Jogos digitais e cognição social de crianças: um estudo experimental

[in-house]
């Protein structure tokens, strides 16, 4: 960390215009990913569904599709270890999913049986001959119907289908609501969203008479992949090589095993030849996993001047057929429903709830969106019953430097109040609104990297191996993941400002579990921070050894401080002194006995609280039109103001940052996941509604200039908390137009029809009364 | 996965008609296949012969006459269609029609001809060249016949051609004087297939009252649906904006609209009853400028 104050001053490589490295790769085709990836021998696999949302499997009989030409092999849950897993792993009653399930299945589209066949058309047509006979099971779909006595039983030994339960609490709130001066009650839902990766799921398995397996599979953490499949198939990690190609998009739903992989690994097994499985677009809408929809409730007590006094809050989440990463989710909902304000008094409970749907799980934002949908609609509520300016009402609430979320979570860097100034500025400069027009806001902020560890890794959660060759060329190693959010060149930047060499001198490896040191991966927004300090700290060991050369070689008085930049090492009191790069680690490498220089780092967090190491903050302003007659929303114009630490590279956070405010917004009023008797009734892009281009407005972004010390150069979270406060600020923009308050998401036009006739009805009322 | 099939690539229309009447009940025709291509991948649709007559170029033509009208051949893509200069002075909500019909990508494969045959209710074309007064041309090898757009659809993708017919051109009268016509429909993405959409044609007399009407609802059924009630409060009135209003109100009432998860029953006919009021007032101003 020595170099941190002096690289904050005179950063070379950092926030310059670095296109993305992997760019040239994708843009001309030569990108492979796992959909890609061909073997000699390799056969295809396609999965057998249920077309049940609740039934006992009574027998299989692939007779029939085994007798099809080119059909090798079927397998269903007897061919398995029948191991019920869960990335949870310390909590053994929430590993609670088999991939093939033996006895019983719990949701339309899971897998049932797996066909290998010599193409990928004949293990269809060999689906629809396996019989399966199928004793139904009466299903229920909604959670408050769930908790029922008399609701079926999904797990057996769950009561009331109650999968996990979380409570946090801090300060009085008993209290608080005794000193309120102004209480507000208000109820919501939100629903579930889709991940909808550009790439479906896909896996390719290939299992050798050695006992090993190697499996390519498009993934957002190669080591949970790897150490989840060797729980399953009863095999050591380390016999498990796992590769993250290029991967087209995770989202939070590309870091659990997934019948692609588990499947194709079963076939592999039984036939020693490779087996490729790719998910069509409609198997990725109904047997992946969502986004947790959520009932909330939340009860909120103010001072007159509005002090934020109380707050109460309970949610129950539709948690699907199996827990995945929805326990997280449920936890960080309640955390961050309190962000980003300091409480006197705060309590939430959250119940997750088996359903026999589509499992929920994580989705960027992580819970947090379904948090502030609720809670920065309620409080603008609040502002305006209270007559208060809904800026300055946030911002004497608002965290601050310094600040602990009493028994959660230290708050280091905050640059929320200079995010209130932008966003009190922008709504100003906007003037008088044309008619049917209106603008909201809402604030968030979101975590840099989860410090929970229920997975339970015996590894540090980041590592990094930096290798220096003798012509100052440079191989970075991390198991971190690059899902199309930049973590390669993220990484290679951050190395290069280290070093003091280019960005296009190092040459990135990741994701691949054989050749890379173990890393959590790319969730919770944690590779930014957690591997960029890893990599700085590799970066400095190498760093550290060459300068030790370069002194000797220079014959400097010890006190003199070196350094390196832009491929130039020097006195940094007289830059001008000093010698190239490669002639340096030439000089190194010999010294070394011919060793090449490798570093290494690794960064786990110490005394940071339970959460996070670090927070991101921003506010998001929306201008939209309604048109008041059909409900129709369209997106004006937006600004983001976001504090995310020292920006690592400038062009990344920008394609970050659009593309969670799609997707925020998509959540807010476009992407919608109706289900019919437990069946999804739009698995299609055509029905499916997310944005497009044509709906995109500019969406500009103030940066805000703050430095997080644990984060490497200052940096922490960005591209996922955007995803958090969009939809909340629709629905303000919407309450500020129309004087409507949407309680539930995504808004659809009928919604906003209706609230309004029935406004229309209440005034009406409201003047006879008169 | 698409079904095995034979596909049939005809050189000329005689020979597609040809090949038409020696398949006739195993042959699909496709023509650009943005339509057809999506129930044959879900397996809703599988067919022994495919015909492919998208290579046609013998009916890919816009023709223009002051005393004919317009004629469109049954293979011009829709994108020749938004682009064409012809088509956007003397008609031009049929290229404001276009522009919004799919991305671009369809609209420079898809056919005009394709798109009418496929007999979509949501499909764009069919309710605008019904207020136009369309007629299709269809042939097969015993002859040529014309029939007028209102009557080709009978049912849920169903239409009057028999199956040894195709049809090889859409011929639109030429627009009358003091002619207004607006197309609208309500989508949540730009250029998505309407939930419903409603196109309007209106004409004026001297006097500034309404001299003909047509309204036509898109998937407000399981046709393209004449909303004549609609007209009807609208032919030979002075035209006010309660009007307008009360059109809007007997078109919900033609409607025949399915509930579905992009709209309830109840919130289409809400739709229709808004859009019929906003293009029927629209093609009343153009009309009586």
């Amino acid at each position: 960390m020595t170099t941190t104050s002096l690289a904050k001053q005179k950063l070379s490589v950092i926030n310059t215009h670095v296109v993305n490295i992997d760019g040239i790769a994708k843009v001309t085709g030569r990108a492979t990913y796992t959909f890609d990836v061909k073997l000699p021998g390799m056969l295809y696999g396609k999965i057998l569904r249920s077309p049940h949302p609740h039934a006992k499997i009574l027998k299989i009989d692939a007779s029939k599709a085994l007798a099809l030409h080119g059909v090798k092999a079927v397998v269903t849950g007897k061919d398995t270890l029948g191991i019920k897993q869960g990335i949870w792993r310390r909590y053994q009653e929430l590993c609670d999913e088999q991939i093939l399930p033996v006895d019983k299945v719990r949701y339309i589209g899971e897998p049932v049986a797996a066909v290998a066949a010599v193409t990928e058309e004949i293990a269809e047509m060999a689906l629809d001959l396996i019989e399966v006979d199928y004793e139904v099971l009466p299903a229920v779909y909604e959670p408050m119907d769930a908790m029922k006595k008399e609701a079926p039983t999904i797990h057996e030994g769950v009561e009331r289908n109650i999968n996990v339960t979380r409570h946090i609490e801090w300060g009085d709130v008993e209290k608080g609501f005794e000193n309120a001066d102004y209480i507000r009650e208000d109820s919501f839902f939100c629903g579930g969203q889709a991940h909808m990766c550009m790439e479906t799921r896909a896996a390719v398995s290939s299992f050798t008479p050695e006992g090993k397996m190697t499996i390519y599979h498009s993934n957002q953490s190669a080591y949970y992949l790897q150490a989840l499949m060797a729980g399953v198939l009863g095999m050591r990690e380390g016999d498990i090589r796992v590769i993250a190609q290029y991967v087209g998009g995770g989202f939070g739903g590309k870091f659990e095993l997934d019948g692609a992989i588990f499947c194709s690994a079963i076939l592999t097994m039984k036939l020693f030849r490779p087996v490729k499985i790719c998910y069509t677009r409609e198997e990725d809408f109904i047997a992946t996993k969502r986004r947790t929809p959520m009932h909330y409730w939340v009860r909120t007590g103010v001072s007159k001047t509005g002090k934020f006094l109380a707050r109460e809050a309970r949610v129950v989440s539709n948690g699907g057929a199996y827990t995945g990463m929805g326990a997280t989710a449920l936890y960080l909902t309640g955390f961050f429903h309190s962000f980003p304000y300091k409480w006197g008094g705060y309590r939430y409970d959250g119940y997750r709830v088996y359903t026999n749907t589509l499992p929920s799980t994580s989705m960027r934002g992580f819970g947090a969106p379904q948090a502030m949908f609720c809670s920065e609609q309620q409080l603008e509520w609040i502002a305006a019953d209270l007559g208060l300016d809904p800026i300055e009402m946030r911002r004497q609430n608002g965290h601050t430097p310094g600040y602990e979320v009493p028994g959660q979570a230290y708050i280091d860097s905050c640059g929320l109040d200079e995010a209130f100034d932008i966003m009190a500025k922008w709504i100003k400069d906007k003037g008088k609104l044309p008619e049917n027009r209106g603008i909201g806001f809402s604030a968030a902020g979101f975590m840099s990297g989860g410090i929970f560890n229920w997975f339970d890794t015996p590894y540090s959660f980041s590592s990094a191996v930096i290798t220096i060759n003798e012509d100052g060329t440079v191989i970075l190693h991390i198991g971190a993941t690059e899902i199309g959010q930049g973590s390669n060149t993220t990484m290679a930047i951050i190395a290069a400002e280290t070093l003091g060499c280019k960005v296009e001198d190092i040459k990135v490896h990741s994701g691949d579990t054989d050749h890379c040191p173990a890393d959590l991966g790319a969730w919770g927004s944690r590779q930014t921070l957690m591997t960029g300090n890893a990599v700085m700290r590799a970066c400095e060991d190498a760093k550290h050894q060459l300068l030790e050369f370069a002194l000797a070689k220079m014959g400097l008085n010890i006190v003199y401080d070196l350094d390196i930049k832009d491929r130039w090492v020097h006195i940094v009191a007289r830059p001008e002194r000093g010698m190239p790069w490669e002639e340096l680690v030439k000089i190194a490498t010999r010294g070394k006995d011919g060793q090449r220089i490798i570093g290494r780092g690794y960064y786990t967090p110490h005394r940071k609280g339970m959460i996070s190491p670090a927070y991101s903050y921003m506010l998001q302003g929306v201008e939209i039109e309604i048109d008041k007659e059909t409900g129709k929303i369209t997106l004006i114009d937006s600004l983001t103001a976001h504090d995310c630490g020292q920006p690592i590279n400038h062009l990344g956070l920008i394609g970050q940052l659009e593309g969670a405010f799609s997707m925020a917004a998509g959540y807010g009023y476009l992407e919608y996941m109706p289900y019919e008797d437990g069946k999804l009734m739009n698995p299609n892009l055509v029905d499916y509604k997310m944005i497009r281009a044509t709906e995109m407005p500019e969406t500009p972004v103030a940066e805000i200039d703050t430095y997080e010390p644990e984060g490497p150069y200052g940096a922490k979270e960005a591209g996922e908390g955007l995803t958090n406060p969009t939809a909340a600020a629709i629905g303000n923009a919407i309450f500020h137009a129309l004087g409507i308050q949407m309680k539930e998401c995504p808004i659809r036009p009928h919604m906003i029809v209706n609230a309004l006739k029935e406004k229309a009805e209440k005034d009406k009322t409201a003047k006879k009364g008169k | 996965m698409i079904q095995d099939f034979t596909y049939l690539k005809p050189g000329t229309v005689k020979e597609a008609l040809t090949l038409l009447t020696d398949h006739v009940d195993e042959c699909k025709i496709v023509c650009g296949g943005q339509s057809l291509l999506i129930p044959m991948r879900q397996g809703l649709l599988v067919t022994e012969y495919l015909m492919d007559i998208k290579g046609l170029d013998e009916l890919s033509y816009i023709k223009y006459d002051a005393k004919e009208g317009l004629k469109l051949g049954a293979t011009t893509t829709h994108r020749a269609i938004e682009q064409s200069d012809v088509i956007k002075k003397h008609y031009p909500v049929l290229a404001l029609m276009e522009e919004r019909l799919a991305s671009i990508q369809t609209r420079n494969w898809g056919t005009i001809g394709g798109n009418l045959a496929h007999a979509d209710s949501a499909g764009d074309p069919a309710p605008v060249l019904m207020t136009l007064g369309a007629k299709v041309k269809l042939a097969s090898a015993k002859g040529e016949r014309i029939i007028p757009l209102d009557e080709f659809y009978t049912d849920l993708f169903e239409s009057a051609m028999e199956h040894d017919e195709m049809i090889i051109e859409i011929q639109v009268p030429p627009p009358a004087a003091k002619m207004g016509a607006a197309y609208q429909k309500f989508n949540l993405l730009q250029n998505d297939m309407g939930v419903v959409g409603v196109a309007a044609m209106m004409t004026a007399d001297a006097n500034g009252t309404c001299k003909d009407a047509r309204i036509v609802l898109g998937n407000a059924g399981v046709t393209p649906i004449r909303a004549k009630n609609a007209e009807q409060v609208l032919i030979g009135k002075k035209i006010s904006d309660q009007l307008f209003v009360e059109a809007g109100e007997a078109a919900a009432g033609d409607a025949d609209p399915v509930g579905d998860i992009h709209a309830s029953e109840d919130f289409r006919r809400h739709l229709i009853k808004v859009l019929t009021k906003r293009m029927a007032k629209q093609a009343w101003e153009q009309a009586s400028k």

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In the last decade, the number of new digital games of various genres has grown a lot, eminently after the creation of game management platforms and after the dissemination of eSports. Digital games, beyond their entertainment purpose, are already used in schools, hospitals, and psychotherapeutic environments as rehabilitation tools and to promote cognitive and behavioral skills. Studies evaluating the impact of this form of media on users have conducted since the popularization of the first games in the 70s. However, the evidence that games can mediate interpersonal relationships, as well as promote or inhibit prosocial and empathic behaviors is still recent. The focus of previous studies was the possible associations with increased aggressive behavior and desensitization to violence. And although most consumers of digital games are young people and adults, the “digital natives” born in this century have immediate access to interactive media. For this reason, many researchers have recently investigated the way in which children and adolescents are affected by these media. In particular, more studies investigating the impact of games on sociocognitive and social skills should be conducted. Following this direction, the present work aimed to investigate a possible relationship between exposure to three categories of digital games (Neutral, Prosocial and Competitive) and prosocial behavior. A second goal was to test possible moderating effects of empathy and theory of mind skills on this relation. Fifty-seven children (9 to 12 years old) participated and were randomly distributed into three groups: G1 = neutral game; G2 = competitive game, G3 = prosocial game. Each group played a different type of video game. Prior to playing the games, all participants were assessed by a social cognition task (Faux Pas Task) and an empathy scale (Bryant's Empathy Scale for Children and Adolescents). Following that and on another day, each participant was invited to play, for 20 minutes, the digital game representative of their category group. Finally, right after playing the game, children were invited to participate in an adapted version of the Dictator's Game that involves the sharing of resources. Games of all categories had a pre-selection stage and were evaluated by 18 judges that were either Psychology undergraduate/ graduate students or university students from a game development outreach group. One game for each category was selected. Analyses did not reveal a significant gender or age effect on empathy scores, theory of mind scores and number of donated stickers. However, a significant age effect (i.e., school year) was found for the number of stickers shared, with older children sharing more stickers than younger ones. Nonetheless, there was a trend toward a significant moderating effect of empathy and theory of mind scores on the relationship between game category and number of stickers shared by the participants. More specifically, playing a prossocial, neutral or competitive videogame for 20 minutes does not necessarily impact the predisposition of children to engage on prossocial behavior. It is possible, nevertheless, that more empathic children with a more developed theory of mind may have an increased predisposition to share stickers compared to other children. Future studies should explore further whether these variables (empathy and theory of mind) or other variables can, in fact, explain part of the variation in prosocial behavior after exposure to different types of digital games. However, the present work contributes to the advancement of this line of research in Brazil as it is the first study to investigate possible effects of three different types of digital game on prosocial behavior in school-age children. The results suggest a promising direction of investigation that should be better explored by researchers in Brazil.
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